The round-bellied robins appear rather perplexed with the blanket of snow and the sharp cold as Winter holds on with a tenacious grip. But in spite of the snow and cold, Spring really is here though it’s hard to be patient with her fashionably late arrival.
My knitting needles are busy these days as I work to prepare a coverlet for the precious contents of another round belly. As I knit the bamboo thread into fabric, I wonder about the wee one being knit together in his/her mommy’s womb. Girl or boy? Dark or fair? Blue eyes or brown?
“You make all the delicate, inner parts of my body and knit me together in my mother’s womb” says the Psalmist. God and I – co-conspirators in our knitting projects.
I am struck too, as I knit, of the slowness of the work. Knit one, purl one, knit one, purl one, with varying pattern across 159 stitches, row upon row upon row. Each stitch is a needed part of the whole and each stitch needs to knitted into the work. A good work it seems is often slow, maybe even tedious at times, as it comes together. When the work is first cast on, it is a skinny row of stitches that is hard to work with, and there is little to indicate the beauty of the completed work. Sometimes the work needs to be torn out and unravelled because of a miscount that will throw off the whole piece. But with each knit one, purl one, the work grows and takes shape and the pattern emerges. All the stitches add together to create and form the little blanket.
Fifty years ago, I was being knit together in my mother’s womb. The days of a life continue the knitting project. What patterns will emerge? What beauty will be seen on the growing edges? When stitches are dropped or the work unravels, am I patient with my own soul as I endeavour to reattach to the needles, or, maybe more accurately, the needles pick me up again? Knit one, purl one, knit one, purl one… Sometimes a project is discarded, sitting forgotten in a basket collecting dust, waiting. The Knitter is doing a good work, a slow work, but a good work. At times I lose sight of that good work in me as I get tangled in my knotted threads and only feel the stretch of the growing edge, but don’t see the emerging beauty of it. Gently, with patient fingers, the Knitter holds me as a precious work and works carefully away with the snarled parts to unveil a stitched together piece of art.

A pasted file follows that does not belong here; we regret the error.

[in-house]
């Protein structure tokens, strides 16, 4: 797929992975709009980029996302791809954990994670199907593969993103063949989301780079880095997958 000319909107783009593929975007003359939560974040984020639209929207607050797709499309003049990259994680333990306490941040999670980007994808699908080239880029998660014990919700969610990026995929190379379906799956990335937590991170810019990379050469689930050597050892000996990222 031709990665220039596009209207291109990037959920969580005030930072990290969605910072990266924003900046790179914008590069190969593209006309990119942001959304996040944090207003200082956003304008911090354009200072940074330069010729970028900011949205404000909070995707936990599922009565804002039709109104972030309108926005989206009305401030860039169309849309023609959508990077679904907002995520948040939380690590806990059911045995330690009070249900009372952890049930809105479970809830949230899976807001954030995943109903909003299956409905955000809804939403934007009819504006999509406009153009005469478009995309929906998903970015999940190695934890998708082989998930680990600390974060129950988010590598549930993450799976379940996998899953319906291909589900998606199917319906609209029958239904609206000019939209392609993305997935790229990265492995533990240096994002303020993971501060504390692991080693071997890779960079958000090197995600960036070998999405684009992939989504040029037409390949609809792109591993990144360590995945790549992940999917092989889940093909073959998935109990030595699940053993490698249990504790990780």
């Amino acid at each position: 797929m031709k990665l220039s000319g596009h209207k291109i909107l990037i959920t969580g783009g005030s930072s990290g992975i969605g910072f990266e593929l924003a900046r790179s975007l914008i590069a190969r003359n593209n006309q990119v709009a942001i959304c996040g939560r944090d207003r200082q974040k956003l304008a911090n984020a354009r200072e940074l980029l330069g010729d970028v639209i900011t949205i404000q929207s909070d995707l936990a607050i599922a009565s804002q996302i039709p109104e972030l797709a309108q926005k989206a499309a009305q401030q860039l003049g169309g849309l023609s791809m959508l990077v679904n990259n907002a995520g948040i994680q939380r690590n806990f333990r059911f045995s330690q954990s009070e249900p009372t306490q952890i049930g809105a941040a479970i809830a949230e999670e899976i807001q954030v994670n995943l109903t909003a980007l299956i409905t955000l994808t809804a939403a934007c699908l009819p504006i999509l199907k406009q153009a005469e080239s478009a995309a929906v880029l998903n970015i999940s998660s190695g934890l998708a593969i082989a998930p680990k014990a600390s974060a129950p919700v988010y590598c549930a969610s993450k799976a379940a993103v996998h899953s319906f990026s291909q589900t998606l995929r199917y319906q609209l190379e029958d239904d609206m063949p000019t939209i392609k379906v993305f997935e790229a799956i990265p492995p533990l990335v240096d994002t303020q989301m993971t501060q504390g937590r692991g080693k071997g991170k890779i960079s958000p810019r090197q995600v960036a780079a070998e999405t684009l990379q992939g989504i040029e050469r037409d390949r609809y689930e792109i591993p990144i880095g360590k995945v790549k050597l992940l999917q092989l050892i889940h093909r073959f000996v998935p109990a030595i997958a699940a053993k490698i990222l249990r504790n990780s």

I leave you with one of my favourite poems.
Above all, trust in the slow work of God.
We are quite naturally impatient in everything
to reach the end without delay.
We should like to skip the intermediate stages.
We are impatient of being on the way to something
unknown, something new.
And yet it is the law of all progress
that it is made by passing through
some stages of instability—
and that it may take a very long time.
And so I think it is with you;
your ideas mature gradually—let them grow,
let them shape themselves, without undue haste.
Don’t try to force them on,
as though you could be today what time
(that is to say, grace and circumstances
acting on your own good will)
will make of you tomorrow.
Only God could say what this new spirit
gradually forming within you will be.
Give Our Lord the benefit of believing
that his hand is leading you,
and accept the anxiety of feeling yourself
in suspense and incomplete.
—Pierre Teilhard de Chardin